Home / Hurricane Preparedness

Hurricane Preparedness

CMS Workup 2CMS DISASTER RECOVERY

As you prepare to protect your home, family and business against the threat of hurricanes, CMS has made a commitment to protect you against disaster.

CMS is equipped with three monitoring centers located across the country. Each center is UL listed and backed up by two generators and uninterruptable power supplies. Our monitoring centers are redundant and connected, allowing us to load balance by redistributing operator resources during spikes in alarm activity.

If disaster should strike, our monitoring centers are prepared to handle your alarms by routing signals and alarms to our other central stations across the country.

Develop a Family Plan

  • Know your home’s vulnerability to storm surge, flooding and wind.
  • Locate safe areas at home and in the community for each hurricane.
  • Determine escape routes from your home and places to meet.
  • Have a single out-of-state contact for all your family members.
  • Make a plan for your pets, if you need to evacuate.
  • Post emergency phone numbers and make sure everyone knows how and when to call 911.
  • Check your insurance coverage (flood damage is not usually covered by homeowners insurance).
  • Stock non-perishable emergency supplies and a disaster supply kit.
  • Use a weather radio, and replace the batteries every six months.
  • Take first-aid, CPR and disaster preparedness classes.

Having a Place to Go

  • Develop a family plan before an actual storm threatens your area. If ordered to evacuate, do not wait.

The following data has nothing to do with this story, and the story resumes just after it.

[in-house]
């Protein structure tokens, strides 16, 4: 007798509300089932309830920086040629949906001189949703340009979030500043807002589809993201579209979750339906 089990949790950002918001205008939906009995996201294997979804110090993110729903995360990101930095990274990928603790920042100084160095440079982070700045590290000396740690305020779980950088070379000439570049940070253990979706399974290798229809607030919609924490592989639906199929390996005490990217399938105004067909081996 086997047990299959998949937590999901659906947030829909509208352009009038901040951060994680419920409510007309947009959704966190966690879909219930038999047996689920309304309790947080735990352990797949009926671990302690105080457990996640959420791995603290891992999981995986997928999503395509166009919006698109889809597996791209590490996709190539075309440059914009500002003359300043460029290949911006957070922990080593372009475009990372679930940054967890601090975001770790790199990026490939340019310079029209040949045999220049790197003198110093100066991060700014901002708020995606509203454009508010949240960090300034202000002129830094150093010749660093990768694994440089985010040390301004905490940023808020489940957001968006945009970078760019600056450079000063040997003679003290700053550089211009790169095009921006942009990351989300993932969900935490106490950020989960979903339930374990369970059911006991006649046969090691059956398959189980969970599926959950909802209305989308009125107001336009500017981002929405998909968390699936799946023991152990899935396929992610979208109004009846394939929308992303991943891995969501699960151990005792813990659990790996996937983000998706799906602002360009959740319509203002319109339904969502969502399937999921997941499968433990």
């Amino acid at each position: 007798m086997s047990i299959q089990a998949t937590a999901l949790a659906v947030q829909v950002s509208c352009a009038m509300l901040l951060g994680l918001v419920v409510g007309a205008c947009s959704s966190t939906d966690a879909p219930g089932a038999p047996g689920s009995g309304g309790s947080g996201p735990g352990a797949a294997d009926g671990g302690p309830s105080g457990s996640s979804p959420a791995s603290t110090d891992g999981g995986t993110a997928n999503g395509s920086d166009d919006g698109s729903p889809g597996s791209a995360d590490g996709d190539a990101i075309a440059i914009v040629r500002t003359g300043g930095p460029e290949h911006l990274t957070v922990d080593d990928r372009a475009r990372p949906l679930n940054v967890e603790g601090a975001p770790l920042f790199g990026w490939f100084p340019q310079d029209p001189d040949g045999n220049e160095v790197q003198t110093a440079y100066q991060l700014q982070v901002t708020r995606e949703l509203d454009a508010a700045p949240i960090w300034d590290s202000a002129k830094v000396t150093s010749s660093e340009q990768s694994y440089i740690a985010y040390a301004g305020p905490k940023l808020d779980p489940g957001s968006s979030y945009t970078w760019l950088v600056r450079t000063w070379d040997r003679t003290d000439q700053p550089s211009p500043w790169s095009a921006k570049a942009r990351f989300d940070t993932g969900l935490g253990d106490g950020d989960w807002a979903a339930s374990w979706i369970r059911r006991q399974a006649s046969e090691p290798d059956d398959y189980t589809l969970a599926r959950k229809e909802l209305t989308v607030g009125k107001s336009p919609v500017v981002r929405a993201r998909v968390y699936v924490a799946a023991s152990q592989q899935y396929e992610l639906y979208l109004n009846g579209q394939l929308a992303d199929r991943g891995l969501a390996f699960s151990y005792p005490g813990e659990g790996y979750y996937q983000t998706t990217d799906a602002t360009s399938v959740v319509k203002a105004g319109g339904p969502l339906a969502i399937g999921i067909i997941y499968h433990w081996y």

• Select an evacuation site near your home to minimize travel distance to the shelter.
  • If you decide to evacuate to another county or region, be prepared to wait in traffic.
  • If a hotel or motel is your final evacuation site, make reservations before you leave.
  • If you can’t stay with friends or family and there are no hotel/motel vacancies, go to a shelter.
  • Remember, shelters are not designed for comfort and do not usually accept pets.
  • Bring your disaster supply kit with you to the shelter.
  • Be sure your car has a full tank of gas before you leave.

Creating a Disaster Supply Kit

  • Water (one gallon/day/person for three to seven days)
  • Food (enough for three to seven days)
  • Blankets, Pillows, etc.
  • Clothing (seasonal, rain gear, sturdy shoes)
  • First-aid kit, medicines, prescription drugs
  • Special items (for babies and the elderly)
  • Toiletries, hygiene items, moisture wipes
  • Flashlight, batteries
  • Radio (battery-operated and weather radio)
  • Cash (small bills)
  • Keys
  • Toys, books and games
  • Important documents (waterproof container)
  • Tools
  • Vehicles filled with fuel
  • Pet care items

Securing Your Home

The most important precaution you can take to reduce damage to your home and property is to protect the areas where wind can enter.  According to recent wind technology research, it’s important to strengthen the exterior of your house so wind and debris do not tear large openings in it.  You can do this by protecting and reinforcing these five critical areas: roof, straps, shutters, doors and garage doors.
The National Flood Insurance Program makes federally backed flood insurance available to residents and business owners. Flood damage is not usually covered by homeowners insurance. Do not make assumptions. Check your policy. Contact the National Flood Insurance Program by calling, 1.888.CALL.FLOOD ext. 445, TDD# 1.800.427.5593.